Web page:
Ash Wednesday is just around the corner. If you’re Catholic, you’re probably looking for Lenten sacrifice ideas. If you’re not a Catholic, I’ll give you a quick run down: Lent is a season of spiritual introspection that takes place between Ash Wednesday and Easter Sunday. During this time we take a look at our daily lives and identify where we are in our relationship to God. We look at what we can do to improve our relationship with God. Ideally, this relationship comes about through the spirit of Almsgiving, fasting, and prayer.
What are you giving up for Lent? This question floats around my family every February as much as “What do you want for Christmas” does in December.
In the beginning of Lent, we hold a family meeting around the table and discuss the season of penance and reconciliation leading up to Easter. Once we work out our Lenten Sacrifice, we write them down, then post them on the board as a reminder. I bless each of us (and our intentions) with Holy Water.
Lenten Sacrifice Ideas for the Whole Family:
A good place for younger kids to start their Lenten Sacrifice journey:
- No complaining about going to Church.
- Give up asking what time Church will be over.
- No pretending that it’s not Sunday morning or that Church is closed.
Older kids should examine themselves and attempt thinking of appropriate Lenten Sacrifice Ideas:
Once “I give up doing chores and homework” is ruled out, kids may come up with their own ideas.
- Finding and donating change found around the house.
- Doing an extra chore for money to donate to church, or doing an extra act of kindness for free.
- Reading an age-appropriate devotional book. My sister has a subscription to MagnifiKid (a kid’s version of the incredible Magnificat magazine) that I’m interested in trying out this year.
Ideas for Teens to Consider:
- Replacing secular music with a Christian (Christian Rock, etc.) playlist.
- Donating personal funds to church, or donating personal time to church or other community services.
- Getting more involved in teen events and classes in church.
- Cutting social media activity down (setting an alarm for a certain amount of time or only browsing on weekends).
- Reading an age-appropriate devotional book.
Contemplating your barrier to a deeper relationship with God
This is difficult and extremely personal quest. It requires a look inside to see what we’ve been filling ourselves up with. We’ve heard the phrases, “You are what you eat”, “Guilty by association”, and/or “You’re only as successful as your five closest friends”. The uncomfortable truth is: Even if I consider myself holy, if I’m taking in more sinful activities and thoughts than Godly ones, then I have strayed off the path to holiness. Lent is a good time to make a path back to the holy.
Even as adults, we have a hard time looking at our lives objectively. Here’s a helpful list of things to counteract as offered in Mark (7:14-23):
<Evil thoughts, unchastity, theft, murder, adultery, greed, malice, deceit, licentiousness, envy, blasphemy, arrogance, folly>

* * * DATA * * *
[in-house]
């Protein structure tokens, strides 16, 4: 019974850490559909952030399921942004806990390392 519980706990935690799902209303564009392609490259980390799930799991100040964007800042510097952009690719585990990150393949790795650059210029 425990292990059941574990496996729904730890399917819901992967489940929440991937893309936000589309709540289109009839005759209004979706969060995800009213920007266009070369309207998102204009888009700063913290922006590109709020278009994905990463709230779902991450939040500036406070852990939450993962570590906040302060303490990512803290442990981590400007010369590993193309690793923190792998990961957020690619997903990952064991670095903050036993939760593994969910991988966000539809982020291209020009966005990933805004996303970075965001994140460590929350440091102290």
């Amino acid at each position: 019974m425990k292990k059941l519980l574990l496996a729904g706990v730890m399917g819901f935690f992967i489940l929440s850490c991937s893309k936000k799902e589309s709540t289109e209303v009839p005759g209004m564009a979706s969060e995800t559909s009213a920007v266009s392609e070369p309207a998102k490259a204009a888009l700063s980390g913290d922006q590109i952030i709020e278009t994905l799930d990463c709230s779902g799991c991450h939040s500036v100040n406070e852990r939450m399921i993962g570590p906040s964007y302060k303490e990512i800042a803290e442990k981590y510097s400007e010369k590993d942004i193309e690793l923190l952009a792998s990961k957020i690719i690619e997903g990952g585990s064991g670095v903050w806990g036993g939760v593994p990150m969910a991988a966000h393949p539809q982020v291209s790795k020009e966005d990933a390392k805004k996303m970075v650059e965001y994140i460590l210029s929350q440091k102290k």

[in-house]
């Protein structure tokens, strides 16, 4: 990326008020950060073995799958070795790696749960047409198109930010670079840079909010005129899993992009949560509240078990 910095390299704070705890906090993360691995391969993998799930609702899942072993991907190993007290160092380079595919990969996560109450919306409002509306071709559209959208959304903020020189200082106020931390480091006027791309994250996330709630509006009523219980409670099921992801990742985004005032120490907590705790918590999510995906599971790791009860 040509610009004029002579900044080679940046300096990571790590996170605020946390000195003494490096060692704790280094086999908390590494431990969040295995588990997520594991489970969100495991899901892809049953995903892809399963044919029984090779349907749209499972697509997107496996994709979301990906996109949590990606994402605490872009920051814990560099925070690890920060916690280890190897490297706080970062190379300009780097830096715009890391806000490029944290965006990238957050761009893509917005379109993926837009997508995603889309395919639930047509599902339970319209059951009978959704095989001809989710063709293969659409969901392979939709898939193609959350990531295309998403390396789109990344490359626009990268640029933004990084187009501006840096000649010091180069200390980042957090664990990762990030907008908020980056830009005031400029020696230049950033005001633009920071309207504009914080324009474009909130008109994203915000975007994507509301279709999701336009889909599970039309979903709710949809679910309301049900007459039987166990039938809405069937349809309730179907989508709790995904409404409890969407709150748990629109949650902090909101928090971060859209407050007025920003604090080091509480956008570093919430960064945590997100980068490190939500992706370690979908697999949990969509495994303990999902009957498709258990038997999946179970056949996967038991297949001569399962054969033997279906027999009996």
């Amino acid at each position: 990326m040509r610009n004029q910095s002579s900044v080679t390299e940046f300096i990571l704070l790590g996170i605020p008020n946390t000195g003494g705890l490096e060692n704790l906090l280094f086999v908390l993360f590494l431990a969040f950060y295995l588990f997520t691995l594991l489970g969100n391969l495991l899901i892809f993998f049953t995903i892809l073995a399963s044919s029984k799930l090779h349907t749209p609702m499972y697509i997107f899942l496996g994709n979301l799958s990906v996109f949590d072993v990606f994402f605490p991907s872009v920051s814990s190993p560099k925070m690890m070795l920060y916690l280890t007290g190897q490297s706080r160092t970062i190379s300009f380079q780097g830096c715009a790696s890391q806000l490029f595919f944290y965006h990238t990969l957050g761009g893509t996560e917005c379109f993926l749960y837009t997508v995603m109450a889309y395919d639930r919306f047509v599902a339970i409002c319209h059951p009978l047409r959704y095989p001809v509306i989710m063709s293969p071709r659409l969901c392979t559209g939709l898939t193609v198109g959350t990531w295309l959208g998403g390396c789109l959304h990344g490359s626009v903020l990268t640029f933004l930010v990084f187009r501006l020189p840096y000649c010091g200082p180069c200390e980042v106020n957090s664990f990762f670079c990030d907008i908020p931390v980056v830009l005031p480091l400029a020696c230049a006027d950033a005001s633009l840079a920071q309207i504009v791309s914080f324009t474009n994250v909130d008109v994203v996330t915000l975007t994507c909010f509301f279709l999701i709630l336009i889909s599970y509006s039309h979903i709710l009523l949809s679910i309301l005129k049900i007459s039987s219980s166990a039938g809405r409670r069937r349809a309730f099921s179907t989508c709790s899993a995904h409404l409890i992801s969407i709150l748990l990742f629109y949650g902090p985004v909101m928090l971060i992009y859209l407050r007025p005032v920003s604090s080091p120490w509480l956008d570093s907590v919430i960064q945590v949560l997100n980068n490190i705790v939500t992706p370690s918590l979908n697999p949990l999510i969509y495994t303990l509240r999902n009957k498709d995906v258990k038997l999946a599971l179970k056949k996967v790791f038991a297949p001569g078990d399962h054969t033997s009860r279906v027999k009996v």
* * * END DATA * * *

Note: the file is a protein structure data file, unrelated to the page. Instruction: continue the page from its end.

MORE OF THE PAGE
We all harbor every one of these imperfections to some degree; pick one, and find a way to lessen it’s hold on you.
Offer a prayer for reparation of sin. For example: When you, those around you, and/or your shows use God’s name in vain, offer up this prayer to His Sacred Name, or simply say “Blessed be His Holy Name”.
Add a new prayer to your morning or evening routine. A Prayer for Daily Neglects is powerful because it forces you to examine yourself, and allows you to forgive yourself for shortcomings.
Take 10 minutes to yourself. Tell the family Goodbye (if they think you left, they might not look for you for 10 minutes). It sounds impossible, but it can work. It takes 1 minute to say an Our Father, Hail Mary, and Glory Be. I usually say them twice, just in case I wasn’t paying attention the first time. That leaves 8 minutes to meditate, or to just allow my body to let go of some tension.
Say the Daily Readings with your partner. A few Lents ago, we downloaded an App, Catholic Mass Times Church Directory. Among the many services it offers is the Daily Readings and Saint of the Day. My husband and I take a few minutes to read each night before bed. Sometimes we have interesting discussions about the readings. Every now and again we take the time to Google a definition, or a historical reference. Sometimes we look at each other and shrug, “I don’t get it.”
Read a devotional book. My personal favorites for this season are The Lamb’s Supper (The Mass as Heaven on Earth by Scott Hahn), and The Dolorous Passion of Our Lord Jesus Christ (one of the books The Passion of the Christ Movie was based off of). If reading a book cover to cover is intimidating, pick up a Lenten companion or journal (like Magnificat) for powerful daily insights.
As a mother of eight… sorry Husband, I keep forgetting not to count you… as a mother of SEVEN, I sometimes feel as if I am already doing more than I can do and stay sane. I get a little huffy when I think about adding something to my plate or giving up a comfort. For those of us that are at the point where we can’t give anything else: Do what you are doing with an extra dose of love in your heart (and attitude).
You may wonder why my Lenten sacrifice ideas don’t include giving up chocolate… Ideally, the small spiritual changes that we get into the habit of doing these 40 days of Lent can become lifetime habits. They become a new way of life for us that isn’t forced upon us, and no longer considered a sacrifice. This new life, the symbolism of Easter, is a gift more precious than even the largest basket of chocolate on Easter morning.